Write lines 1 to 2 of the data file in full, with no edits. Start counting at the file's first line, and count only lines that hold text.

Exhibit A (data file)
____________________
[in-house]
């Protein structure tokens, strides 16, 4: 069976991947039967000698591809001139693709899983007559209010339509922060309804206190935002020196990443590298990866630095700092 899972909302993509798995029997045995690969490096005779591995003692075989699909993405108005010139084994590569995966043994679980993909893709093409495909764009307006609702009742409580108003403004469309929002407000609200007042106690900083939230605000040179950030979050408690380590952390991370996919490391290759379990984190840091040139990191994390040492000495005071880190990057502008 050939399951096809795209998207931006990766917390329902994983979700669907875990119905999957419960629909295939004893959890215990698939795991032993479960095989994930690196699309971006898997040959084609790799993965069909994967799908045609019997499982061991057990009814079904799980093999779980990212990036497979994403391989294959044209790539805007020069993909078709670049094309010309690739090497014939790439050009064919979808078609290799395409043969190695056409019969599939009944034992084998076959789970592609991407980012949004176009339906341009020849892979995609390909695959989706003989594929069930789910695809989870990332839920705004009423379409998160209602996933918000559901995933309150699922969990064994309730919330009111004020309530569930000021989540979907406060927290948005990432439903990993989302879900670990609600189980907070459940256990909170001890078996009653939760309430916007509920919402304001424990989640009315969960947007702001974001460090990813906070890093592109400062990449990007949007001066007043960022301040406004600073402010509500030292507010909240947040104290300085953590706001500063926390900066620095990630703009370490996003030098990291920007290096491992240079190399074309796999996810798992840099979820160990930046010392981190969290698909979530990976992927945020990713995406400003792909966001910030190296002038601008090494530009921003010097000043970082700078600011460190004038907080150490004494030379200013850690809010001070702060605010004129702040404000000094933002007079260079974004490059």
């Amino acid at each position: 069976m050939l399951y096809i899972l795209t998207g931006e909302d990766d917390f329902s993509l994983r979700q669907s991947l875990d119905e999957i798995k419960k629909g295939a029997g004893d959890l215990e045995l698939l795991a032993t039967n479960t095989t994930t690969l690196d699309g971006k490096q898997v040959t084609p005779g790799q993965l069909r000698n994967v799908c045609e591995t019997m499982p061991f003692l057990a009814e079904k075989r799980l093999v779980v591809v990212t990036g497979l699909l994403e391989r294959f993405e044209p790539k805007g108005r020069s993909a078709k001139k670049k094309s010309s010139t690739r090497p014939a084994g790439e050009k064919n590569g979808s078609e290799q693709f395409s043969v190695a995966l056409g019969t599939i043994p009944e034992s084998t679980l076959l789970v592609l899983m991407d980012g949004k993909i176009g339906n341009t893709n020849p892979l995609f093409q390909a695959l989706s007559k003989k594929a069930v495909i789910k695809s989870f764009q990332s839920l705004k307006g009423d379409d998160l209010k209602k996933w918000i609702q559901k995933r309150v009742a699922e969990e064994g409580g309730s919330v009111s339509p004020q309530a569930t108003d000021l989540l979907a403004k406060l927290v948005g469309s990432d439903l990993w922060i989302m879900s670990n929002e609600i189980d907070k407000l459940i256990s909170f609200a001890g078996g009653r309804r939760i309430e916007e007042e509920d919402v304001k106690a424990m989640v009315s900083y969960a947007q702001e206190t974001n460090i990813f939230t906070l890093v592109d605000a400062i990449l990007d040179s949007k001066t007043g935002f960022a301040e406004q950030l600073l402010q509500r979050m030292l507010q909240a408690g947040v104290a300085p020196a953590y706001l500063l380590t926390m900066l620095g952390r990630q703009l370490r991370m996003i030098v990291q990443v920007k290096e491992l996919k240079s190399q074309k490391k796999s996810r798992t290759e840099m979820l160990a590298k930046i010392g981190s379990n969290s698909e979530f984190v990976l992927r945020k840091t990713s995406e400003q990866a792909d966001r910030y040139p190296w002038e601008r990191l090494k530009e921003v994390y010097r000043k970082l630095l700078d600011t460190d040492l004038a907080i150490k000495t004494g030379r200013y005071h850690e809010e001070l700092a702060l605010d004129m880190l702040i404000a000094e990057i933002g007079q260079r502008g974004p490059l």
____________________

[in-house]
């Protein structure tokens, strides 16, 4: 069976991947039967000698591809001139693709899983007559209010339509922060309804206190935002020196990443590298990866630095700092 899972909302993509798995029997045995690969490096005779591995003692075989699909993405108005010139084994590569995966043994679980993909893709093409495909764009307006609702009742409580108003403004469309929002407000609200007042106690900083939230605000040179950030979050408690380590952390991370996919490391290759379990984190840091040139990191994390040492000495005071880190990057502008 050939399951096809795209998207931006990766917390329902994983979700669907875990119905999957419960629909295939004893959890215990698939795991032993479960095989994930690196699309971006898997040959084609790799993965069909994967799908045609019997499982061991057990009814079904799980093999779980990212990036497979994403391989294959044209790539805007020069993909078709670049094309010309690739090497014939790439050009064919979808078609290799395409043969190695056409019969599939009944034992084998076959789970592609991407980012949004176009339906341009020849892979995609390909695959989706003989594929069930789910695809989870990332839920705004009423379409998160209602996933918000559901995933309150699922969990064994309730919330009111004020309530569930000021989540979907406060927290948005990432439903990993989302879900670990609600189980907070459940256990909170001890078996009653939760309430916007509920919402304001424990989640009315969960947007702001974001460090990813906070890093592109400062990449990007949007001066007043960022301040406004600073402010509500030292507010909240947040104290300085953590706001500063926390900066620095990630703009370490996003030098990291920007290096491992240079190399074309796999996810798992840099979820160990930046010392981190969290698909979530990976992927945020990713995406400003792909966001910030190296002038601008090494530009921003010097000043970082700078600011460190004038907080150490004494030379200013850690809010001070702060605010004129702040404000000094933002007079260079974004490059």